People who know me know I can get stubborn when I get sold on a particular technology. For the past year, my favorite is Matrix, a distributed chat system that addresses pretty much everything anyone wants from a messaging system. The only catch? Not that many "regular people" are using it yet. If you understand why it's so much better than anything else out there, why would you not start using it today?
Riot is the new name for the most polished, easiest to use Matrix app. The first big reason to use Matrix is that you have choice -- there are other apps for Matrix beyond just Riot, it's an entire ecosystem that is still in its infancy. To get started, visit https://riot.im in your browser, and/or download the Riot app for IOS or Android.
What annoys me about SMS
I have to use my phone. A friend sends me a text, and my phone is across the room -- and that's the only place it goes. With Riot, the message appears everywhere -- my phone, my tablet, my desktop, my laptop. All devices see the same history at the same time. I can answer from any device, and my answer shows up everywhere.
We have a friend out gallivanting the world. Nobody has to pay for text messages when you use Riot. There is no question about delivery -- messages may await our friend to get an Internet connection, but you can see how far down he's read, to know whether or not he got the message.
What annoys me about Slack
Slack is a hot new messaging platform for teams to work on projects. It keeps conversations in rooms, has rich media and bot support, and is overall a nice user experience. But it has a couple big flaws. First of all, you have entirely new logins if you interact with different Slack teams -- each group is siloed off with their own logins, you end up juggling a lot. Secondly, while Slack can be used for free, the free versions greatly limit the number of messages kept and the number of integrations you can do with other systems -- so searching history is crippled unless you shell out for a fairly hefty usage fee.
We can self-host our Matrix server and scale as big as we need, while only paying for the cost of our server. Plus, the entire history of a discussion can remain, available to searches in the future.
What annoys me about XMPP and IRC
IRC is a big way that open source projects communicate, and it's really a pretty amazing system. However, being text-only, it's hard to get non-technical users to care about using it. In many ways, Matrix is IRC re-imagined for a media-rich world.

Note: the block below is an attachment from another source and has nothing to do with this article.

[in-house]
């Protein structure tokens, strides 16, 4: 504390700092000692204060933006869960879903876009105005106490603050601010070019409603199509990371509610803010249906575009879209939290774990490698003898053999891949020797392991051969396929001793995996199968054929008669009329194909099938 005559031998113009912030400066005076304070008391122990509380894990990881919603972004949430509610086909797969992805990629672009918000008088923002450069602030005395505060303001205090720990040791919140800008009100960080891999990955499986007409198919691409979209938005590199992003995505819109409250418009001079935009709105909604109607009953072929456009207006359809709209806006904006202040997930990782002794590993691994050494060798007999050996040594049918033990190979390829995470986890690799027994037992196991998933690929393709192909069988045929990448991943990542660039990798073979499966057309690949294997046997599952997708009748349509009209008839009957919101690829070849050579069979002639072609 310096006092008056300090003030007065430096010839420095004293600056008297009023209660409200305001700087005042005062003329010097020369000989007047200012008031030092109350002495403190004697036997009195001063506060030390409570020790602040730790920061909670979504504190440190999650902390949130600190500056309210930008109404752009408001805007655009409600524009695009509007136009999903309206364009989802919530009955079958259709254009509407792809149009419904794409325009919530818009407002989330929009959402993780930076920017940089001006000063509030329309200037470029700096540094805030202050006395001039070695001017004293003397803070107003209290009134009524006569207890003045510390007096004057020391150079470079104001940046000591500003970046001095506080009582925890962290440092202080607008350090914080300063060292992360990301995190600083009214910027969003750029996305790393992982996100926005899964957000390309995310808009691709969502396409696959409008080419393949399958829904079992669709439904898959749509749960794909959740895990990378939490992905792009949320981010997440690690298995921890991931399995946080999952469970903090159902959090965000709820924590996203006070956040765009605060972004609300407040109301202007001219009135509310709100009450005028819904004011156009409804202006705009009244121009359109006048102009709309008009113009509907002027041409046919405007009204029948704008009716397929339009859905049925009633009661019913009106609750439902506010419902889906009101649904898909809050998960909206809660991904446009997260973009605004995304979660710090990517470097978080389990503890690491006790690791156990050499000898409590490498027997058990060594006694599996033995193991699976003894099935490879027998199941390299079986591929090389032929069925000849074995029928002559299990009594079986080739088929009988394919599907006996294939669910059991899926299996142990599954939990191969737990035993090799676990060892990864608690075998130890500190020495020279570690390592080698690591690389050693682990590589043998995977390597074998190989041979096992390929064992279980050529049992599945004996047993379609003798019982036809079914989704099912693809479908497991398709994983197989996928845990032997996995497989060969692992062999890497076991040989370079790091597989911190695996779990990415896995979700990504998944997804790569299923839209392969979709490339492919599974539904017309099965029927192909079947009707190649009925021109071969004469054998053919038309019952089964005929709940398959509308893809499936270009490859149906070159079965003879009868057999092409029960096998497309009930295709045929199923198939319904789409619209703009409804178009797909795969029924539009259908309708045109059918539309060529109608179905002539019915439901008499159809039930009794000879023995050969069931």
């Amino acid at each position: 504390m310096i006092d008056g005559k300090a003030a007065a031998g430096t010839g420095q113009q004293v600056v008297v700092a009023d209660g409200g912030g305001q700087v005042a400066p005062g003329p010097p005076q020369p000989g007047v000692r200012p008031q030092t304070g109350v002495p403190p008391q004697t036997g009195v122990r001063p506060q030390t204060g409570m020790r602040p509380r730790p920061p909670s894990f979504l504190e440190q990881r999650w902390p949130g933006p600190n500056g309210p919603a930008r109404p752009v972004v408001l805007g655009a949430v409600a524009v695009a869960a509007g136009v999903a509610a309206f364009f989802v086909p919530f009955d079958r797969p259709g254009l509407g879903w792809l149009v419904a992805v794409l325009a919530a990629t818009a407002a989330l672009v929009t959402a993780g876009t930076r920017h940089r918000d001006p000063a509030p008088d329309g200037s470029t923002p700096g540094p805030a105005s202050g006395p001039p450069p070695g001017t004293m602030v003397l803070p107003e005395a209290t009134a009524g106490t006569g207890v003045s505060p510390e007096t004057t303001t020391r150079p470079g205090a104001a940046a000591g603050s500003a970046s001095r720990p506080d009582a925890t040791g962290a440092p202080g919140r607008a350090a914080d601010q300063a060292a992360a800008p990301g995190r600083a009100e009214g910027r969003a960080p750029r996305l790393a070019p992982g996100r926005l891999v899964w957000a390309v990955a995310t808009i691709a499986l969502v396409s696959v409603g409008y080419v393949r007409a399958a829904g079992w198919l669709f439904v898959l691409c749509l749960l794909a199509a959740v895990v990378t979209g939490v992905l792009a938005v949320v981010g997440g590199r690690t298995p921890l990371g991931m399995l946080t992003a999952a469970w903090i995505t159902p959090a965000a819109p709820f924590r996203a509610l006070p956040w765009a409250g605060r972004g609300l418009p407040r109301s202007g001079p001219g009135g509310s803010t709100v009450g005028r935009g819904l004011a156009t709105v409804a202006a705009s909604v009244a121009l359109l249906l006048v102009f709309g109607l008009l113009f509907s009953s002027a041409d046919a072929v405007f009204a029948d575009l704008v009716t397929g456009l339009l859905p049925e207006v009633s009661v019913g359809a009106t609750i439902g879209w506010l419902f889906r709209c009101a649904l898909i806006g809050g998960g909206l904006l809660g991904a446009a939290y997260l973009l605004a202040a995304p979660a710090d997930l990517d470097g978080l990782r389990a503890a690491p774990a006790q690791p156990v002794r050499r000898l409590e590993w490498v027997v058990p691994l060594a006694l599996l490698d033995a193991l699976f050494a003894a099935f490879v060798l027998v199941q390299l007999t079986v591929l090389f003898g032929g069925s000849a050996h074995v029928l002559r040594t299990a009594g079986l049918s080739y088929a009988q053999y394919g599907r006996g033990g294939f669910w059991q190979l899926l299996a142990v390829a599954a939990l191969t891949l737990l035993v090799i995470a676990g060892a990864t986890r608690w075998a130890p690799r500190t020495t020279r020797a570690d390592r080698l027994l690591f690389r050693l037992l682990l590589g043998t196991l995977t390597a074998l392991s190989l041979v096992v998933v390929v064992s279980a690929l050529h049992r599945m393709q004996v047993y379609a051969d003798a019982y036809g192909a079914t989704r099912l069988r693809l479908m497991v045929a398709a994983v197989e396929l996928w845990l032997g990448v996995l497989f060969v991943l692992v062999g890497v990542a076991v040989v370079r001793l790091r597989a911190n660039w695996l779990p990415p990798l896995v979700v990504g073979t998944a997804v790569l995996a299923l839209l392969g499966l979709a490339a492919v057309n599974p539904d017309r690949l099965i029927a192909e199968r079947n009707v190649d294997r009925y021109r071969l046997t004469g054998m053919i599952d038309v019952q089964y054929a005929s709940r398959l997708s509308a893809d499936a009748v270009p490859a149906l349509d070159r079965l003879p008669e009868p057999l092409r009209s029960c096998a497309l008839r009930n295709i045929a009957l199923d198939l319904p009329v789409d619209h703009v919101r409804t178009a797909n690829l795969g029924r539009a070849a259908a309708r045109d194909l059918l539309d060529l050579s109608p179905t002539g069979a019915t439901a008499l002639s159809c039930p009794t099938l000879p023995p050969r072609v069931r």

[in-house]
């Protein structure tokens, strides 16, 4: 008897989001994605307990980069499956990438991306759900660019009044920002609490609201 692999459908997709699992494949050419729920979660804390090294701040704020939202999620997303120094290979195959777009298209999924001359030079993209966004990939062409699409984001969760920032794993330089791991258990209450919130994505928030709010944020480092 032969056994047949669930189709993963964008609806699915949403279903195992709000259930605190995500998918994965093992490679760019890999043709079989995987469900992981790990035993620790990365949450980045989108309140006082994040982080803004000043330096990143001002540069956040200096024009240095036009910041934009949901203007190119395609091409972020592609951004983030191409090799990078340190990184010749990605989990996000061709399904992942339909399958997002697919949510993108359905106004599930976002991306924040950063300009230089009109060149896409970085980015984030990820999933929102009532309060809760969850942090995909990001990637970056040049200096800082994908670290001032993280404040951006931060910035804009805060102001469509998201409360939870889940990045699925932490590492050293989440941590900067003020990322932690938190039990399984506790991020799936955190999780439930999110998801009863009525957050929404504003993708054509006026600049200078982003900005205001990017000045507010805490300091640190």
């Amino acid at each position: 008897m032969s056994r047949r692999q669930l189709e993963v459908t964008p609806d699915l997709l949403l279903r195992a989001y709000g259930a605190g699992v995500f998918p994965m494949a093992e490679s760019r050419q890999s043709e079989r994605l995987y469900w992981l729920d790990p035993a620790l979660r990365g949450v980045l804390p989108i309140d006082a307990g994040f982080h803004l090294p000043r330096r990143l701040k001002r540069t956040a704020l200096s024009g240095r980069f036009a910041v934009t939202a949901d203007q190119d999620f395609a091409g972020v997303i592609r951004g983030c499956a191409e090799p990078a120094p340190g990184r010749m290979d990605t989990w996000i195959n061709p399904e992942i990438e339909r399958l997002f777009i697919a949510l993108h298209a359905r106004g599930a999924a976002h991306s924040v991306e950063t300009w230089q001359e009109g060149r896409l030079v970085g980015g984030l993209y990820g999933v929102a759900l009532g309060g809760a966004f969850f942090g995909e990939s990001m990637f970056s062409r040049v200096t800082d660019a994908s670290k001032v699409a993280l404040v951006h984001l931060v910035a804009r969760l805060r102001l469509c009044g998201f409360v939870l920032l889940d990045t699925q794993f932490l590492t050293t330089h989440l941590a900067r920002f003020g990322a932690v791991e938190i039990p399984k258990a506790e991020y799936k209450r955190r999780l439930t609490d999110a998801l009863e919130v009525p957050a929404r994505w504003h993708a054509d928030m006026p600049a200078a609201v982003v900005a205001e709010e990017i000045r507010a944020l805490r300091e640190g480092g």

XMPP had a shot at being an open, federated communications protocol with some of the same benefits as Matrix. We had our own internal XMPP server that we used for years before switching to Matrix. It was adopted by both Facebook Messenger and Google Chat -- but these services diverged in what they actually implemented, and nobody ever actually made their XMPP servers talk to outside servers.
Both IRC and XMPP suffer from lots of missing features -- in many cases these could be added to XMPP but because they aren't standard, you can't expect people you're conversing with to be able use. Things like embedded images, sounds, videos, synchronized history, voice and video chat, screen sharing, and more.
What annoys me about Telegram, WhatsApp, Facebook Messenger, Signal, Allo, Wire, etc etc
Every time you turn around there's yet another messaging service. Google has 3 or 4 different incompatible ones all by themselves. They're all trying to build their own big silo and rule the messaging world. All of them are centralized services, routing all their traffic through a single service. And none of them talk to any other service.
This means you have to join the service to talk to your friends on that service -- which means you end up needing to sign up for a bunch of different networks if you want to talk to everyone.
This is the same crappy situation we saw in the early days of the Internet, before the web -- there was AOL, Prodigy, CompuServe, and several other services -- and you could not email from one to another, you could only email other people on the same server.
Can you imagine what email would be today, if we still had those walled gardens? You would need a Gmail account to email your friends on Gmail, an Outlook.com account to talk to your friends there, a Comcast account to email your friends on cable... Ridiculous!
Yet that's exactly the current state of messaging on the web.
Except for Matrix. Matrix is the one messaging system that is making a really strong attempt to bridge to as many different networks as they can. There are already hosted bridges to Slack, several IRC networks, Gitter, and even Twitter and SMS, and bridges you can run yourself for Telegram, XMPP, and it sounds like there may even be one close to working for Skype.